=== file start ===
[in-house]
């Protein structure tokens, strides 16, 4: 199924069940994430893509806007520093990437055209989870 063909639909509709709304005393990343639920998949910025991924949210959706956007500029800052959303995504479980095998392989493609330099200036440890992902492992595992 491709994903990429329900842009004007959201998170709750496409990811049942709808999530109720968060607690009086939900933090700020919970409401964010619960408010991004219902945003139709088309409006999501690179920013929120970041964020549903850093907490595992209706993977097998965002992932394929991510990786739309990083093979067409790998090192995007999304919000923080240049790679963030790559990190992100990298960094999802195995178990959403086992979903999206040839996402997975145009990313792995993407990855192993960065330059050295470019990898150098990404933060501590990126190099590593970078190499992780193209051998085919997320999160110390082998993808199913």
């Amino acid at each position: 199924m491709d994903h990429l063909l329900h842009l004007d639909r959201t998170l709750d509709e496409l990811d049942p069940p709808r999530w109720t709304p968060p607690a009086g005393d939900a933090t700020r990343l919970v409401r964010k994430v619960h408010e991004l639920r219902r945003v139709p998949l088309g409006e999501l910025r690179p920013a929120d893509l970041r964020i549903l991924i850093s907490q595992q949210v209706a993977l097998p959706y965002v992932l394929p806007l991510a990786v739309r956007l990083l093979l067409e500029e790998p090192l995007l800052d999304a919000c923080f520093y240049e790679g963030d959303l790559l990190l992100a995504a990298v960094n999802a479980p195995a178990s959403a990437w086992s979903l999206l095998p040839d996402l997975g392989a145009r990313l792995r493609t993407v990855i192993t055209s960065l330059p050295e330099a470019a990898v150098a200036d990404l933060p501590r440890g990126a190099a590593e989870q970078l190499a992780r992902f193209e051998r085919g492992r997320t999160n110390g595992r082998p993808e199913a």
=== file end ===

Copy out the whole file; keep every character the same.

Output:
[in-house]
């Protein structure tokens, strides 16, 4: 199924069940994430893509806007520093990437055209989870 063909639909509709709304005393990343639920998949910025991924949210959706956007500029800052959303995504479980095998392989493609330099200036440890992902492992595992 491709994903990429329900842009004007959201998170709750496409990811049942709808999530109720968060607690009086939900933090700020919970409401964010619960408010991004219902945003139709088309409006999501690179920013929120970041964020549903850093907490595992209706993977097998965002992932394929991510990786739309990083093979067409790998090192995007999304919000923080240049790679963030790559990190992100990298960094999802195995178990959403086992979903999206040839996402997975145009990313792995993407990855192993960065330059050295470019990898150098990404933060501590990126190099590593970078190499992780193209051998085919997320999160110390082998993808199913």
């Amino acid at each position: 199924m491709d994903h990429l063909l329900h842009l004007d639909r959201t998170l709750d509709e496409l990811d049942p069940p709808r999530w109720t709304p968060p607690a009086g005393d939900a933090t700020r990343l919970v409401r964010k994430v619960h408010e991004l639920r219902r945003v139709p998949l088309g409006e999501l910025r690179p920013a929120d893509l970041r964020i549903l991924i850093s907490q595992q949210v209706a993977l097998p959706y965002v992932l394929p806007l991510a990786v739309r956007l990083l093979l067409e500029e790998p090192l995007l800052d999304a919000c923080f520093y240049e790679g963030d959303l790559l990190l992100a995504a990298v960094n999802a479980p195995a178990s959403a990437w086992s979903l999206l095998p040839d996402l997975g392989a145009r990313l792995r493609t993407v990855i192993t055209s960065l330059p050295e330099a470019a990898v150098a200036d990404l933060p501590r440890g990126a190099a590593e989870q970078l190499a992780r992902f193209e051998r085919g492992r997320t999160n110390g595992r082998p993808e199913a």